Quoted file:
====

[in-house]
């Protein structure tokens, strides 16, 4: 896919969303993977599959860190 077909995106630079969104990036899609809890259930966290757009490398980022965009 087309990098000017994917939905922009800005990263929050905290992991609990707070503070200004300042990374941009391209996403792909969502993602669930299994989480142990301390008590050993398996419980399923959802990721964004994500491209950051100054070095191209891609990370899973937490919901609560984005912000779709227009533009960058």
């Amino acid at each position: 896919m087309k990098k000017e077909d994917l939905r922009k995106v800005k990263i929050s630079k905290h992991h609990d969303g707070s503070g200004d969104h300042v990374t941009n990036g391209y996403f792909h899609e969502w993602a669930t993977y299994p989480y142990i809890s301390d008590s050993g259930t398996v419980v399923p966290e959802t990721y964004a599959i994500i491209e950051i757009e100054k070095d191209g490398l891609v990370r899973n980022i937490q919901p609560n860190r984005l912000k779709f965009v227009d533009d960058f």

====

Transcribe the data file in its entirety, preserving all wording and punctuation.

[in-house]
């Protein structure tokens, strides 16, 4: 896919969303993977599959860190 077909995106630079969104990036899609809890259930966290757009490398980022965009 087309990098000017994917939905922009800005990263929050905290992991609990707070503070200004300042990374941009391209996403792909969502993602669930299994989480142990301390008590050993398996419980399923959802990721964004994500491209950051100054070095191209891609990370899973937490919901609560984005912000779709227009533009960058």
């Amino acid at each position: 896919m087309k990098k000017e077909d994917l939905r922009k995106v800005k990263i929050s630079k905290h992991h609990d969303g707070s503070g200004d969104h300042v990374t941009n990036g391209y996403f792909h899609e969502w993602a669930t993977y299994p989480y142990i809890s301390d008590s050993g259930t398996v419980v399923p966290e959802t990721y964004a599959i994500i491209e950051i757009e100054k070095d191209g490398l891609v990370r899973n980022i937490q919901p609560n860190r984005l912000k779709f965009v227009d533009d960058f």